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For the most part, all solderless breadboards are alike. 5 or 6 contacts spaced 0.1" connected across, a gap (typically 0.3" wide), and 5 or 6 contacts more, and repeated x times down the other length (0.1" from each other). Some have rails on either end that are connected most of the way through.

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My question is, does a breadboard without the center gap exist? I know there are ones with a wider gap (0.6"), but I have not found any without the gap. Do they have a different name?

My goal is simply being able to plug in a standard Dual In Line header without needing an adaptor, or modifying the breadboard (cutting out the middle, or cutting a contact set in half)

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    \$\begingroup\$ Is photoshop an option? ;o) \$\endgroup\$ – jippie Dec 3 '13 at 21:26
  • \$\begingroup\$ @jippie only if you use Photoshop 1.0 on a classic Mac. \$\endgroup\$ – Passerby Dec 4 '13 at 5:23
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Idea: Get some stripboard, and solder rows of 0.1" spaced female headers to it to create a facsimile of a breadboard.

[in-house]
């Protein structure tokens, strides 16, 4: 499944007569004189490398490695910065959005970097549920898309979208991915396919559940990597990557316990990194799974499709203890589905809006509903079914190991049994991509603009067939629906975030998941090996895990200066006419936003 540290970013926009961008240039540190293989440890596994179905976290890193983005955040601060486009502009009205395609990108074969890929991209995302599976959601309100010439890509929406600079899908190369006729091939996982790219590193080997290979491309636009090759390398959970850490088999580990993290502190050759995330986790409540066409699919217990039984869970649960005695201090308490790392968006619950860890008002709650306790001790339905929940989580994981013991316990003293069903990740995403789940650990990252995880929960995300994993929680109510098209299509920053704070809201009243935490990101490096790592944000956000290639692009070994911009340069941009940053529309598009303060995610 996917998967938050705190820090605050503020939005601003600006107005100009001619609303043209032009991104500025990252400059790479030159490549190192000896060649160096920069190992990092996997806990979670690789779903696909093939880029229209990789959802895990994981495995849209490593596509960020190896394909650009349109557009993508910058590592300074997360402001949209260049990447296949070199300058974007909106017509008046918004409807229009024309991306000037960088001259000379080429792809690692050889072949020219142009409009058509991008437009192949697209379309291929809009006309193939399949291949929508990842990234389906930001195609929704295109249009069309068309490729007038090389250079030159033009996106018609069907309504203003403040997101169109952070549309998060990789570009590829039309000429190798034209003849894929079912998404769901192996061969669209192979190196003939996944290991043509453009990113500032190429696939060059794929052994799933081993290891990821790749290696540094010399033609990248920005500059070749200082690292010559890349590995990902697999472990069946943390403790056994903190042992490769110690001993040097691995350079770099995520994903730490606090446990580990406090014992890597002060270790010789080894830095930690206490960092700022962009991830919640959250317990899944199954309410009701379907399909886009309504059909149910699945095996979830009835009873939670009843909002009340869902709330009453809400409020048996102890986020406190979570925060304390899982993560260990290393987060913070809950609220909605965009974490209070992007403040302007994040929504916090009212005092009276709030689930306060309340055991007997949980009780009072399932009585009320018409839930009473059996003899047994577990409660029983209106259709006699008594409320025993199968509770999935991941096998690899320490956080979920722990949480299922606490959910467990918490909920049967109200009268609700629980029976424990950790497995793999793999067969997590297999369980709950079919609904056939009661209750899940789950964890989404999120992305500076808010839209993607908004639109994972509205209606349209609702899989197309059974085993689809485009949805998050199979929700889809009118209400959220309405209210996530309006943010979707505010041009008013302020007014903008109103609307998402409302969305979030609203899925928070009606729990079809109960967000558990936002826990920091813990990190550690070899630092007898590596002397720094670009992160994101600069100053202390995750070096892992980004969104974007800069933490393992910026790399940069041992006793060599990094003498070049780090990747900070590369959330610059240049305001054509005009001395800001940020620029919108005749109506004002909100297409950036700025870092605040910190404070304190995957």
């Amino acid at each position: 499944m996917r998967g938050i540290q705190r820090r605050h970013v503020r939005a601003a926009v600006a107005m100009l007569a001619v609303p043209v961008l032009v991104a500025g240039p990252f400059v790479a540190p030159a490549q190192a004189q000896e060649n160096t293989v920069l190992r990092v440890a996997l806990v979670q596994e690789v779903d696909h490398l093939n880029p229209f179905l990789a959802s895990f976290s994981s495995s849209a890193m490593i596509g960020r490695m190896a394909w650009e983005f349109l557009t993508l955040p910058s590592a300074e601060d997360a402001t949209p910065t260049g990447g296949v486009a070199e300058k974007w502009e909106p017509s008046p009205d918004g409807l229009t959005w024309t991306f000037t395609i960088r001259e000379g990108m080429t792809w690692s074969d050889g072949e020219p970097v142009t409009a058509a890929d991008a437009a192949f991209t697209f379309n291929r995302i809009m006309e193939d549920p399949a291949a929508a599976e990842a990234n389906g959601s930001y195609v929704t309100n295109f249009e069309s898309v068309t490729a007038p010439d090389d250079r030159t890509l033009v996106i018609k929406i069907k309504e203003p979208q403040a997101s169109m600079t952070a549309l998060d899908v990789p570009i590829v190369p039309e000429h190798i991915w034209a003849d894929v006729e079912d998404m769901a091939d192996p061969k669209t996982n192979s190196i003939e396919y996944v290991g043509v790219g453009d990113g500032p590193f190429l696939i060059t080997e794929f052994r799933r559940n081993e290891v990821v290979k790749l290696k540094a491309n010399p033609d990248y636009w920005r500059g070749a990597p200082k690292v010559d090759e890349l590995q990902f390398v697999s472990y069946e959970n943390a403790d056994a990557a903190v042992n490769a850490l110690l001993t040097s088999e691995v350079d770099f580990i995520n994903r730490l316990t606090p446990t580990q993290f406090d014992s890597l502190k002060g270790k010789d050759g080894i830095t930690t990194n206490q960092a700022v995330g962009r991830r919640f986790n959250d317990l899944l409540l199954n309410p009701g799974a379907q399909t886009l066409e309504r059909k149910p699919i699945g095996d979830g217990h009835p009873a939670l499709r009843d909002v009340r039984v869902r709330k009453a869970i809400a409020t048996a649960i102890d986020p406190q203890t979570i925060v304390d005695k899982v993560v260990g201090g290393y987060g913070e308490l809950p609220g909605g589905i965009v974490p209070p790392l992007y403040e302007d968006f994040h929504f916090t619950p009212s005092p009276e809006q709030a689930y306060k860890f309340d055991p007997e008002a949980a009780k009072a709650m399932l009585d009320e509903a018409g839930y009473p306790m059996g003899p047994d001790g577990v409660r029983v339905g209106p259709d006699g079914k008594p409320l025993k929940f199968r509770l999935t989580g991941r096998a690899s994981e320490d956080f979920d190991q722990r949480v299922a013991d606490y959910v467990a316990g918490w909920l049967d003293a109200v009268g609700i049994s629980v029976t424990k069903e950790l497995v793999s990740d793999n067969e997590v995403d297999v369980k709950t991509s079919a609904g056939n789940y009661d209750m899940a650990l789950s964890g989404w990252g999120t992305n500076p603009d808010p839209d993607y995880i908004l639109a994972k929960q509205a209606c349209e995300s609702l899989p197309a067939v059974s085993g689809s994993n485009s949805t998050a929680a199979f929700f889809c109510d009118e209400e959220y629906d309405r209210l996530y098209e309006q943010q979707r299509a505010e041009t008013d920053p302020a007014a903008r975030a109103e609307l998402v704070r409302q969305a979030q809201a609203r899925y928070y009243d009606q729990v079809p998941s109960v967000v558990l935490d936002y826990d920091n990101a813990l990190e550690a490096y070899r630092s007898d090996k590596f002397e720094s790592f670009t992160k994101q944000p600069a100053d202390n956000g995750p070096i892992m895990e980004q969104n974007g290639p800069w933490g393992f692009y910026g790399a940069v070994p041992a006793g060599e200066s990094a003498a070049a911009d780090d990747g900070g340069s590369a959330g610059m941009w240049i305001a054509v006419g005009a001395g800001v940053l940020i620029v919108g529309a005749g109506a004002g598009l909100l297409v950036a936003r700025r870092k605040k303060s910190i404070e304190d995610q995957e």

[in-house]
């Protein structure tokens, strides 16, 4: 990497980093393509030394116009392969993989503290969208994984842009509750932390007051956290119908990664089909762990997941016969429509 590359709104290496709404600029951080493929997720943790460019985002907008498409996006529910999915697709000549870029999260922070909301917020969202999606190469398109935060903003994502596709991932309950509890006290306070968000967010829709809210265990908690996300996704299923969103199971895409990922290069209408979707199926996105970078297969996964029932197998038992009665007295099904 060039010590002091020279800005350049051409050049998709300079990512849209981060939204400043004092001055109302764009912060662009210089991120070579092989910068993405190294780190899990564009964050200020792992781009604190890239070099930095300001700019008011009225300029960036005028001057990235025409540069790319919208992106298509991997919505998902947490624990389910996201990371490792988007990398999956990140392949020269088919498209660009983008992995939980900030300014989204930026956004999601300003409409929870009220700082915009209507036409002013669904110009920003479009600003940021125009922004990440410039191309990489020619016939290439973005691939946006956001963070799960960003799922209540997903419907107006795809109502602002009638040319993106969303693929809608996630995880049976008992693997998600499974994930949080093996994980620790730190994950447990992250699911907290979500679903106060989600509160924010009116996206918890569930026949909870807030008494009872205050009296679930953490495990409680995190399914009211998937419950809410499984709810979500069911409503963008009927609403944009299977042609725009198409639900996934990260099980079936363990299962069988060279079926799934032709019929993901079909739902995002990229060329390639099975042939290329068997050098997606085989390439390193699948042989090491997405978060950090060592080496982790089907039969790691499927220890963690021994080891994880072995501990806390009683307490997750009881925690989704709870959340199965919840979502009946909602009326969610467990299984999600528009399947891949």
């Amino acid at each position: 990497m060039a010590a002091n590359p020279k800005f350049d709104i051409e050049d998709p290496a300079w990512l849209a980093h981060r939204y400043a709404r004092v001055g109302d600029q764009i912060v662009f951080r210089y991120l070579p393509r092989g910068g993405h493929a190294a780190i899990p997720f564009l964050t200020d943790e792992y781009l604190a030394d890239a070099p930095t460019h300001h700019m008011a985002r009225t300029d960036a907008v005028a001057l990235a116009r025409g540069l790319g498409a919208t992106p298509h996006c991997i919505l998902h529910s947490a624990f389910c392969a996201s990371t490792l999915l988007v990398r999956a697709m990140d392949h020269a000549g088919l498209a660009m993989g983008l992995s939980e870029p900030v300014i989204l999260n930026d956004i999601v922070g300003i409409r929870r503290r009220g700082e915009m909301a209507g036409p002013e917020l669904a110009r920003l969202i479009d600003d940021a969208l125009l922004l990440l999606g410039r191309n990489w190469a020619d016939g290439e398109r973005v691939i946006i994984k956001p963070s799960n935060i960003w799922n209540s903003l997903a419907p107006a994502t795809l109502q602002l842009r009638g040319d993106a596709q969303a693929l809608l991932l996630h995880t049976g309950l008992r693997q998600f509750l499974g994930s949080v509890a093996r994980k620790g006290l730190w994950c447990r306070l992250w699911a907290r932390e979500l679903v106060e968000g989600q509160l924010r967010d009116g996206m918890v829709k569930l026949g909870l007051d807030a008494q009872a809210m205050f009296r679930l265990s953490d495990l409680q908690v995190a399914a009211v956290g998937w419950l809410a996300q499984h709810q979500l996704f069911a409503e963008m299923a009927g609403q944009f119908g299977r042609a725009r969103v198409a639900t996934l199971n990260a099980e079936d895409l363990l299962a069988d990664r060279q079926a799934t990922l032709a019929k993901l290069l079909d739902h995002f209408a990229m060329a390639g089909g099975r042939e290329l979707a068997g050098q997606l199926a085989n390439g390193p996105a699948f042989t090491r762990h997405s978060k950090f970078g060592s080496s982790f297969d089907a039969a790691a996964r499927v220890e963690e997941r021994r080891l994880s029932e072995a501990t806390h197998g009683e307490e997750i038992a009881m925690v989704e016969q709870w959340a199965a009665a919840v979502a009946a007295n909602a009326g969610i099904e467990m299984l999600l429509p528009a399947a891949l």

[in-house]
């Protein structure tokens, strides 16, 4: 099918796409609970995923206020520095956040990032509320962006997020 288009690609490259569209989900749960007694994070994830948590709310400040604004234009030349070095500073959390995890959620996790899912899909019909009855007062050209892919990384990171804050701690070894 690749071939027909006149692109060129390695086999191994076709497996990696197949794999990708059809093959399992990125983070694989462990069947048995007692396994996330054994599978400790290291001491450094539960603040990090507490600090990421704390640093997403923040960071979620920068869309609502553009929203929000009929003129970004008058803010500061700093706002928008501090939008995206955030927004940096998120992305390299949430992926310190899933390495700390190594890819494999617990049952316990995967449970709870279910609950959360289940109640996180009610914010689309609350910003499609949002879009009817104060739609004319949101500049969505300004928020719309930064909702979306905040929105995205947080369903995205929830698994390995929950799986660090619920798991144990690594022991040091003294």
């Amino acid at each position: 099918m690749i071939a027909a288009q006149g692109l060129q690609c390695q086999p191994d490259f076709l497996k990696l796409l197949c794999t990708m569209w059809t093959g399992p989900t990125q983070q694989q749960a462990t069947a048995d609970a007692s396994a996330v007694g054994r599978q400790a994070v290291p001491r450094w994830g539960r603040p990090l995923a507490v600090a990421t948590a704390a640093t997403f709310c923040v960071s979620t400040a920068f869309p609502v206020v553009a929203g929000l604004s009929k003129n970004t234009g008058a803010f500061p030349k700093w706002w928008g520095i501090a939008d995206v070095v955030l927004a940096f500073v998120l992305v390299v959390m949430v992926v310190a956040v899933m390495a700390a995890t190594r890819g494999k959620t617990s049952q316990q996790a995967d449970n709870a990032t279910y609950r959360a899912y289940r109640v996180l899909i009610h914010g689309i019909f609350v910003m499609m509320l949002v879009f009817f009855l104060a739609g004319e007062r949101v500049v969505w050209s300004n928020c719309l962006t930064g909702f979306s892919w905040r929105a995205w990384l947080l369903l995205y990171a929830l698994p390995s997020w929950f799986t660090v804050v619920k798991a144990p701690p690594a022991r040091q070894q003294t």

You can cut across traces to disconnect adjacent headers from each other that are spaced only 0.1" apart, thereby creating the receptacle you want.

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You may want to consider an adaptation of the idea shown here.

enter image description here

The idea is to split the board down the middle. (A better choice of board is the type that has an open slot down the middle with the sides connected across only in a few places). As seen above the board was split to allow it to efficiently support a wide device without covering up all the adjacent holes.

The modified idea would be to use some sandpaper laid grit side up on a nice flat surface. Then sand the inner edges of the separated board so that they become thin enough that when the two sides are slid next to each other that the rows of holes get close to the 0.1" spacing that you need for a standard dual row header. While sanding use care to hold the pieces upright in a square manner and apply even pressure so that the whole length gets sanded down in an even manner. Sometimes it can be useful to swap the piece end for end several times during the sanding process to even out the variation of pressure on how you hold the part against the sand paper.

You may find that to get the parts sanded enough to achieve the 0.1" spacing that the ends of the metal contact strips may become exposed. If this happens you can over-sand the part by the thickness of piece of plastic electrical tape and then run a strip down the middle to insulate the exposed metal from one side to the other.

That can be seen in this Instructable, requiring careful cutting (after removing the contacts), insulation, and gluing it back together, a 0.1" spacing is possible.

enter image description hereenter image description here

Here is an example of a solderless breadboard that has an open slot down the middle such that there is far less plastic to remove.

enter image description here